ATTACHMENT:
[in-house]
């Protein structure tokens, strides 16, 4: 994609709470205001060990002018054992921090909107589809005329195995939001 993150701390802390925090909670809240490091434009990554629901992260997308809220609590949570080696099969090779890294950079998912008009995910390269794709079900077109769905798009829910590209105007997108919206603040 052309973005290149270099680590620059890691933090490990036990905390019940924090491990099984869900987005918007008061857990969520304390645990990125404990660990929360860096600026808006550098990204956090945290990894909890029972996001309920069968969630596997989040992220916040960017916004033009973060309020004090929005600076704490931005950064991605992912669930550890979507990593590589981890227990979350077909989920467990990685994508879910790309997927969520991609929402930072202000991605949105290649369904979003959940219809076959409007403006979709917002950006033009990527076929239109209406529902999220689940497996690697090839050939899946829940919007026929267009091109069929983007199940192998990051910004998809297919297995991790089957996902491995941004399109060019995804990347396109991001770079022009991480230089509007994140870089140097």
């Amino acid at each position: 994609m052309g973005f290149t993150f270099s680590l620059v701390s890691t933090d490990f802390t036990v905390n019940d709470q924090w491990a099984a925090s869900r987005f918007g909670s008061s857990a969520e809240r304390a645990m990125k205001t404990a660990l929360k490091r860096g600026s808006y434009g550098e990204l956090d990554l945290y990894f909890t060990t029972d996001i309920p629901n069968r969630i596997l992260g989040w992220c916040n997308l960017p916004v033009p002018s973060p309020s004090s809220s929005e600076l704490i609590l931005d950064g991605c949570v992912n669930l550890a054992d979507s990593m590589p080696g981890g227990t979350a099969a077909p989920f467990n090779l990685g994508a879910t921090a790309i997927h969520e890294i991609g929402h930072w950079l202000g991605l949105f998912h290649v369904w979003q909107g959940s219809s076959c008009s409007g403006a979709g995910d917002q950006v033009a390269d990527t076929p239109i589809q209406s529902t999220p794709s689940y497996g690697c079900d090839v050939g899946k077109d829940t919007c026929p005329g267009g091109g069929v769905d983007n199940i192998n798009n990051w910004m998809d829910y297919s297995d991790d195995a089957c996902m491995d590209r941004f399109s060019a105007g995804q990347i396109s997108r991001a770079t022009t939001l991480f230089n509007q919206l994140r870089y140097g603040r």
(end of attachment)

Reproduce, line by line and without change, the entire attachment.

[in-house]
């Protein structure tokens, strides 16, 4: 994609709470205001060990002018054992921090909107589809005329195995939001 993150701390802390925090909670809240490091434009990554629901992260997308809220609590949570080696099969090779890294950079998912008009995910390269794709079900077109769905798009829910590209105007997108919206603040 052309973005290149270099680590620059890691933090490990036990905390019940924090491990099984869900987005918007008061857990969520304390645990990125404990660990929360860096600026808006550098990204956090945290990894909890029972996001309920069968969630596997989040992220916040960017916004033009973060309020004090929005600076704490931005950064991605992912669930550890979507990593590589981890227990979350077909989920467990990685994508879910790309997927969520991609929402930072202000991605949105290649369904979003959940219809076959409007403006979709917002950006033009990527076929239109209406529902999220689940497996690697090839050939899946829940919007026929267009091109069929983007199940192998990051910004998809297919297995991790089957996902491995941004399109060019995804990347396109991001770079022009991480230089509007994140870089140097």
């Amino acid at each position: 994609m052309g973005f290149t993150f270099s680590l620059v701390s890691t933090d490990f802390t036990v905390n019940d709470q924090w491990a099984a925090s869900r987005f918007g909670s008061s857990a969520e809240r304390a645990m990125k205001t404990a660990l929360k490091r860096g600026s808006y434009g550098e990204l956090d990554l945290y990894f909890t060990t029972d996001i309920p629901n069968r969630i596997l992260g989040w992220c916040n997308l960017p916004v033009p002018s973060p309020s004090s809220s929005e600076l704490i609590l931005d950064g991605c949570v992912n669930l550890a054992d979507s990593m590589p080696g981890g227990t979350a099969a077909p989920f467990n090779l990685g994508a879910t921090a790309i997927h969520e890294i991609g929402h930072w950079l202000g991605l949105f998912h290649v369904w979003q909107g959940s219809s076959c008009s409007g403006a979709g995910d917002q950006v033009a390269d990527t076929p239109i589809q209406s529902t999220p794709s689940y497996g690697c079900d090839v050939g899946k077109d829940t919007c026929p005329g267009g091109g069929v769905d983007n199940i192998n798009n990051w910004m998809d829910y297919s297995d991790d195995a089957c996902m491995d590209r941004f399109s060019a105007g995804q990347i396109s997108r991001a770079t022009t939001l991480f230089n509007q919206l994140r870089y140097g603040r």